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Oceania » New Zealand » North Island » Waitomo
December 4th 2011
Published: December 14th 2011EDIT THIS ENTRY


Off to Waitomo today, stopped off for a walk on the way through some old gold mines, disused now as theres no gold left. Once it was the one of the biggest mines digging for gold. We arrived at our accomodation for the night and it was very nice again. We were sharing with 7 people but they were off our bus so it was all good. Me and Sophie had some lunch, we are saving money and cooking for ourselves now - so noodles it was! After lunch we went black water rafting which we had signed up for on the bus. We were fitted with wet suits, wellies, helmets then found a blown up innertube to fit our bums. Varied from car to tractor tubes depending on how big you are, I went for a lorry one. We were led through caves underground floating on the water sat in our tubes. The caves were formed thousands of years ago due to the rock being limestone in the area. At some places they where 2ft tall and at some 100ft tall. We had to jump down waterfalls, climb up and down rocks and fit through really tight gaps. Not for ones with claustrophobia! When were deep in the cave we turned our headlights off and the roof was full of glow worms. They looked like stars in the night sky. As it was pitch black we then had to navigate our own way down the river for a while, bumping into the sides and getting a bit lost. At the end we were freezing cold so we had a hot shower and a hot soup and bagles. M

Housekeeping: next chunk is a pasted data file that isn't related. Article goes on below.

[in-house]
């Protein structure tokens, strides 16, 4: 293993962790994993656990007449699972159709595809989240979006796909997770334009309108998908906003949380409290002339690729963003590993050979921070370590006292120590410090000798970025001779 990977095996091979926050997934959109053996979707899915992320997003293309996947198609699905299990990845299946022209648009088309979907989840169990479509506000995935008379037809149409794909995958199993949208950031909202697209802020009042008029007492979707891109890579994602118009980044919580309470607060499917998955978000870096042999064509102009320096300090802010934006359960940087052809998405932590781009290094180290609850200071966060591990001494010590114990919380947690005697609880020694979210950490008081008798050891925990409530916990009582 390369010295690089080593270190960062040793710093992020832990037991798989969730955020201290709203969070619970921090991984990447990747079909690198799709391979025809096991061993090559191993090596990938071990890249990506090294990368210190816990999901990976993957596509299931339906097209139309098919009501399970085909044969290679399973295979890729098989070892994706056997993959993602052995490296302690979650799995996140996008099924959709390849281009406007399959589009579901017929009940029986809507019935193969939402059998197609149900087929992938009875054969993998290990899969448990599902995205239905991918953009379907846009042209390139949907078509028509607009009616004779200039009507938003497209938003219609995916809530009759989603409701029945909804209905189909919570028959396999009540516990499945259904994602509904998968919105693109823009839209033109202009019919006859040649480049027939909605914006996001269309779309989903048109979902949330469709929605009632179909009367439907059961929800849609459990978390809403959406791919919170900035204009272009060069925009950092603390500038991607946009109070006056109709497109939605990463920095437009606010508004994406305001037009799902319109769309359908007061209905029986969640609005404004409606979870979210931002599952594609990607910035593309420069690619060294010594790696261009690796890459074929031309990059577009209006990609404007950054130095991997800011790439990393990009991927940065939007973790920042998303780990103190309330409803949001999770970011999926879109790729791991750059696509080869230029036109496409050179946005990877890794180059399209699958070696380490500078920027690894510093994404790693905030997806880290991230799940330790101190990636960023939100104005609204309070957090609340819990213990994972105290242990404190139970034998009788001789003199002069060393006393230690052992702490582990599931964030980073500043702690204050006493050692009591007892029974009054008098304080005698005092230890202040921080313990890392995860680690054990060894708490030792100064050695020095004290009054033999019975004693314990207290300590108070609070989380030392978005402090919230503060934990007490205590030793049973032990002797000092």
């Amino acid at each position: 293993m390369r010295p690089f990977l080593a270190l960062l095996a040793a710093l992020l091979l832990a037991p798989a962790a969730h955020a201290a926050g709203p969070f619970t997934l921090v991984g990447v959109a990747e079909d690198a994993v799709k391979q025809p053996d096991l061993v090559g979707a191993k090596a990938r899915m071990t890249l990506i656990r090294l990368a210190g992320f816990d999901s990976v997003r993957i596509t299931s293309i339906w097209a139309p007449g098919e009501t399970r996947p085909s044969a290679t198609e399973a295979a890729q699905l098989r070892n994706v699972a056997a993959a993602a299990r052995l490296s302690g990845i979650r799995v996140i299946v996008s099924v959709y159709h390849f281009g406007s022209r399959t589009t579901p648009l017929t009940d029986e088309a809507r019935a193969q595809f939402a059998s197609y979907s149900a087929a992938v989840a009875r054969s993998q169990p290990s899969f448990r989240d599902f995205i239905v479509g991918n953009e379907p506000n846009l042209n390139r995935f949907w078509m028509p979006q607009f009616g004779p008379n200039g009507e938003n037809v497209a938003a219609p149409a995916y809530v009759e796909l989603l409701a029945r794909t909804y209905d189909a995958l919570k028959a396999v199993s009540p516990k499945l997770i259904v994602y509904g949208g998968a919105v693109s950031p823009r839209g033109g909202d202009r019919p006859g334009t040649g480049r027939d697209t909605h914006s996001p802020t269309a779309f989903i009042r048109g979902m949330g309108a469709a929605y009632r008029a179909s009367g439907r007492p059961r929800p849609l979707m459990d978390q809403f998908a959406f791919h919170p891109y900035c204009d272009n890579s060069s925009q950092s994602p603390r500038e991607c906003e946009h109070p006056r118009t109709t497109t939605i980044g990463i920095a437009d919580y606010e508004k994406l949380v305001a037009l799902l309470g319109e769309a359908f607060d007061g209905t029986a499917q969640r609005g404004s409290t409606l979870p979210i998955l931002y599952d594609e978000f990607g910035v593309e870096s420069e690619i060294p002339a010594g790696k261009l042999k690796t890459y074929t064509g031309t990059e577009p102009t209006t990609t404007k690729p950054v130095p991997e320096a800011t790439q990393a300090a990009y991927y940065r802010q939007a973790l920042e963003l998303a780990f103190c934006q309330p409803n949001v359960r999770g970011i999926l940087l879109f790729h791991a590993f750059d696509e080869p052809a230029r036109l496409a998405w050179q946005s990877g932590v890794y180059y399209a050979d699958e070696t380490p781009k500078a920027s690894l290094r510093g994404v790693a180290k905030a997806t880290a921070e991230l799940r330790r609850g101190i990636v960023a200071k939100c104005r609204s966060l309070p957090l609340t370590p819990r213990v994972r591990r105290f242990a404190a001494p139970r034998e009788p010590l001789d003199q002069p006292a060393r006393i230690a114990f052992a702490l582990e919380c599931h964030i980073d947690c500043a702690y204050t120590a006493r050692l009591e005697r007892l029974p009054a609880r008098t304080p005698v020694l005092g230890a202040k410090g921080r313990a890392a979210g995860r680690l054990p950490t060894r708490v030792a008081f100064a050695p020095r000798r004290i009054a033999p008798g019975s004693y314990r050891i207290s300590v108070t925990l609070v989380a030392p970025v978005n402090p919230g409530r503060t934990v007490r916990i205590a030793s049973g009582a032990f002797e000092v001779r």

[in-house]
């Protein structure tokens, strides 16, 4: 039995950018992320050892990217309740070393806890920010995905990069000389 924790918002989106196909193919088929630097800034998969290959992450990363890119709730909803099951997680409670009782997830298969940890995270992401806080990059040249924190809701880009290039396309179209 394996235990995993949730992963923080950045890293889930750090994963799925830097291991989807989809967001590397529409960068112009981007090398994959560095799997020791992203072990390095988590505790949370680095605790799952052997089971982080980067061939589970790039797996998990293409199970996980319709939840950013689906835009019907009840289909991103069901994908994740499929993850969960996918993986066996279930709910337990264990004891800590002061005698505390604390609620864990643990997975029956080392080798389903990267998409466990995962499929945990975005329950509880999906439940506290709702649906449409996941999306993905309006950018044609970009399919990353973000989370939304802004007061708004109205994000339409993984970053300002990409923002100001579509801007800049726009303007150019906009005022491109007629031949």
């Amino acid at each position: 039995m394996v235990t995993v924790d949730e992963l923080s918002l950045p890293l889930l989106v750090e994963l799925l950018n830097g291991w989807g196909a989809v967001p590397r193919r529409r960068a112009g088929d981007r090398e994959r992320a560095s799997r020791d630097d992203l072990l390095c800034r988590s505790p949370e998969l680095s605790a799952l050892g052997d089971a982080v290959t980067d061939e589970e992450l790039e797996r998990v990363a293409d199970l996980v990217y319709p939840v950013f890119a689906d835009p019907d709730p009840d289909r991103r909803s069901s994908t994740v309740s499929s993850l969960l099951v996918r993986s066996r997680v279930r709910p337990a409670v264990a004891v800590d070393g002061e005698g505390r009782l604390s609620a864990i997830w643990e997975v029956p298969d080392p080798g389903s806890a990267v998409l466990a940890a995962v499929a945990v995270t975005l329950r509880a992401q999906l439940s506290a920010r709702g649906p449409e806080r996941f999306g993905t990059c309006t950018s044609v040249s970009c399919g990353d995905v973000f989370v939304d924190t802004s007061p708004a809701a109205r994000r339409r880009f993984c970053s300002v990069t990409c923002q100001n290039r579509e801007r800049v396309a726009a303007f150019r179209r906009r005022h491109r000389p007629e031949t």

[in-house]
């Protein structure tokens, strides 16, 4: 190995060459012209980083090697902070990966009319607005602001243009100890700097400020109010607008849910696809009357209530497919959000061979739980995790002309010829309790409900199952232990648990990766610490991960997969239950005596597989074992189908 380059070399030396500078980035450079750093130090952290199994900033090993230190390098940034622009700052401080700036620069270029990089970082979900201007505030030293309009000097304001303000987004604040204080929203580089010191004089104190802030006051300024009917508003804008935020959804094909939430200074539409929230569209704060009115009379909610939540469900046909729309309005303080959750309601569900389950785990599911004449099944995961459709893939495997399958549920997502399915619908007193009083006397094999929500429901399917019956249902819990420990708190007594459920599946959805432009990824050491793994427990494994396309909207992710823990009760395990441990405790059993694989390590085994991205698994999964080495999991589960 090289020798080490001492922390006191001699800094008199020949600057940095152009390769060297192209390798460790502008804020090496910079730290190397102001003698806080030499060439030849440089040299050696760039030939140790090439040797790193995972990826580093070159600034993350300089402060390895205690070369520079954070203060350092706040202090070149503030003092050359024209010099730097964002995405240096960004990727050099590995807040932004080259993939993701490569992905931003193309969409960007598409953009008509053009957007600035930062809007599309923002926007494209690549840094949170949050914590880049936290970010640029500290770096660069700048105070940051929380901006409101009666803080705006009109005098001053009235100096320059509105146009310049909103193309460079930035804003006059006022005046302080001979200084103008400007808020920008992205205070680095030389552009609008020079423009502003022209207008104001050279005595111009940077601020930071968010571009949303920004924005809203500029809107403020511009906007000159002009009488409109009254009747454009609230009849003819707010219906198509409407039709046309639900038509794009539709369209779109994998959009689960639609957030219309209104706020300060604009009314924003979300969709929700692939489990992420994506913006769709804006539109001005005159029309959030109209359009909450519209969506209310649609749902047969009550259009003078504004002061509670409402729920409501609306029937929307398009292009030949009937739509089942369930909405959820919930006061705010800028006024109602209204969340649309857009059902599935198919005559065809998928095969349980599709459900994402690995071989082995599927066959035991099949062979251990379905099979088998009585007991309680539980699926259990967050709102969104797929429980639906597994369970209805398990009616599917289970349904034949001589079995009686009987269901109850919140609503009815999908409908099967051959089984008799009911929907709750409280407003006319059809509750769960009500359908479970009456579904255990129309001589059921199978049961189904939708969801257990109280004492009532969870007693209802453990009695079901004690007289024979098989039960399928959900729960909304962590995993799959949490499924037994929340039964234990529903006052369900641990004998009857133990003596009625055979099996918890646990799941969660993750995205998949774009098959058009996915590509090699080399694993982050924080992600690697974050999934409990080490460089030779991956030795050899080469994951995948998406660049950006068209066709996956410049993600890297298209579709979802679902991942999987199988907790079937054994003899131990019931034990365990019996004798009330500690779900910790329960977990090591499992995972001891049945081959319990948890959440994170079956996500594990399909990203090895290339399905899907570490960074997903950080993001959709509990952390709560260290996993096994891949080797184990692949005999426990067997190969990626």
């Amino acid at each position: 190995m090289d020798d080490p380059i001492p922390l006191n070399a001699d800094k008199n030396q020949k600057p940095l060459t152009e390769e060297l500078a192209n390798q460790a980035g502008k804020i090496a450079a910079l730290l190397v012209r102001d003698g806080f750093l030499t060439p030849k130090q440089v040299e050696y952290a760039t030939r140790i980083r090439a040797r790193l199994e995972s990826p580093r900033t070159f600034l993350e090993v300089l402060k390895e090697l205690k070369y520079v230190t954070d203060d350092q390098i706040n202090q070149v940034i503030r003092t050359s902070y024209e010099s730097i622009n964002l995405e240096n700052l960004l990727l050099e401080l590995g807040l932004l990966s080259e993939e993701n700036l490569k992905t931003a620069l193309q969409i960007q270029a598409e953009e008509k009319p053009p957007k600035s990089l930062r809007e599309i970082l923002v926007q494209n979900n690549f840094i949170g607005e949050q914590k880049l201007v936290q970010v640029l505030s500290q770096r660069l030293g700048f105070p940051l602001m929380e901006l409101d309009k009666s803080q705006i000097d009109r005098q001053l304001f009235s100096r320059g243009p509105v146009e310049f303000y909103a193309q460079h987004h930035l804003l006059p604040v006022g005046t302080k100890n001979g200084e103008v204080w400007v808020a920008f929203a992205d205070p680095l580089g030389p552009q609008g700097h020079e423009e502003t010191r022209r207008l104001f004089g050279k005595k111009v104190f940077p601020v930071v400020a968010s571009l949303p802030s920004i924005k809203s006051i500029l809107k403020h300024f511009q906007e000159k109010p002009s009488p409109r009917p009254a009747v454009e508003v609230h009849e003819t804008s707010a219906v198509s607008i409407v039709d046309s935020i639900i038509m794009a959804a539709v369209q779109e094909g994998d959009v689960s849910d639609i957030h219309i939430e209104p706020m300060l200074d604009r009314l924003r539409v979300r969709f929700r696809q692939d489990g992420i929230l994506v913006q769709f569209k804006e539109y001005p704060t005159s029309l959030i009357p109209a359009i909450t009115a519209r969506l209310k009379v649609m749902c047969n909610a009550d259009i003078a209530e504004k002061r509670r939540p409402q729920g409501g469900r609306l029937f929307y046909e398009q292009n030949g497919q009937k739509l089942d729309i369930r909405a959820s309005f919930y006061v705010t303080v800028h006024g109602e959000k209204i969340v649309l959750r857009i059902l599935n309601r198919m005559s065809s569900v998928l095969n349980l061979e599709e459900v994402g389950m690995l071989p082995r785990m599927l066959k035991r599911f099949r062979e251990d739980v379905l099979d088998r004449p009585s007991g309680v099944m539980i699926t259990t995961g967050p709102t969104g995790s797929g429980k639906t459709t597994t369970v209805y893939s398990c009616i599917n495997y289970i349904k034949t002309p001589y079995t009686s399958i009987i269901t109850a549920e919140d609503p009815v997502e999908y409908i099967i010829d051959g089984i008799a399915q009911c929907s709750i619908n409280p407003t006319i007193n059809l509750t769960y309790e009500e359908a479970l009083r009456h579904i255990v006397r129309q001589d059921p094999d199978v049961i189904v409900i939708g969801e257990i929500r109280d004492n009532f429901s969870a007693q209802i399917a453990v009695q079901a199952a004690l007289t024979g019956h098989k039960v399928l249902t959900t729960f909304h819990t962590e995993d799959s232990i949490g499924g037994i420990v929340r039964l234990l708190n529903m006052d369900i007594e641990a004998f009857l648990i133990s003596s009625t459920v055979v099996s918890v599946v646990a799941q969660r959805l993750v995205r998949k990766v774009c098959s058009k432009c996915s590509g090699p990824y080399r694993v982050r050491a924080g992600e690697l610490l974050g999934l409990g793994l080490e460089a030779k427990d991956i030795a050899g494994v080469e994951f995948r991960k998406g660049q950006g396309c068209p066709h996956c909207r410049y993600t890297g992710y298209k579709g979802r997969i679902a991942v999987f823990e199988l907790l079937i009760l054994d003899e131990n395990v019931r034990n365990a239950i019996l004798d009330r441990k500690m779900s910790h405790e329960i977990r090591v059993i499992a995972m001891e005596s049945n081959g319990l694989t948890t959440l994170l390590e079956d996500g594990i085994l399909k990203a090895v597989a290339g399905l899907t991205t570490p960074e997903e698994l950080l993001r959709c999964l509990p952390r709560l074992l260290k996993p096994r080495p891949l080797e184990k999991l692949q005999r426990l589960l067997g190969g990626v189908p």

Woke up early to travel to Rotarua, stopped off on the way to go for a walk through some caves but stayed dry this time! Looking at all the stalactites and stalacmites was very interesting. After the walk we jumped back on the big green bus and off we went. The phrase of the day being 'what time are the wheels rolling?' When we got to Rotorua me and Sophie went for a walk around the lake, where there was a flock of black swans. Quite evil looking with there bright red beaks. The air smelt of egg, as it is geothermal here and there are geysers that produce sulphur into the air. You could have gone to a park full of geysers but as it was $28 we decided against it! That night we went to an authentic Maori night which we loved. On the bus there we had to pick our 'chief' for the night. It was some guy chosen and he was our representative. When we arrived we were led into a small arena were the Maori chiefs performed their warning off dance which included weapons, shouting and pulling faces. Our chief had to look him in the eye all the way through - then touched noses twice, we were then allowed into there village. We walked around the village were we learnt how they carved into wood and into there skin, even in there faces. I learnt how to do the haka, thought I was quite good, especially pulling the scary face at the end. The maori's then did a performance for us with the songs and dances which was good, they were all good singers. After that we then had our hangi, not hungi, hangi. That is the way they cook there food, in the ground. It is but in baskets on top of hot rocks so its half steamed and smoked and left there for hours. They put the meat in first, then the veg and the fish on top, then cover it in sacks and mud. They prepared it for us and laid it out on a buffet. As we had been on noodles for the last few days it was a good feed going back up as many times as we wanted! M


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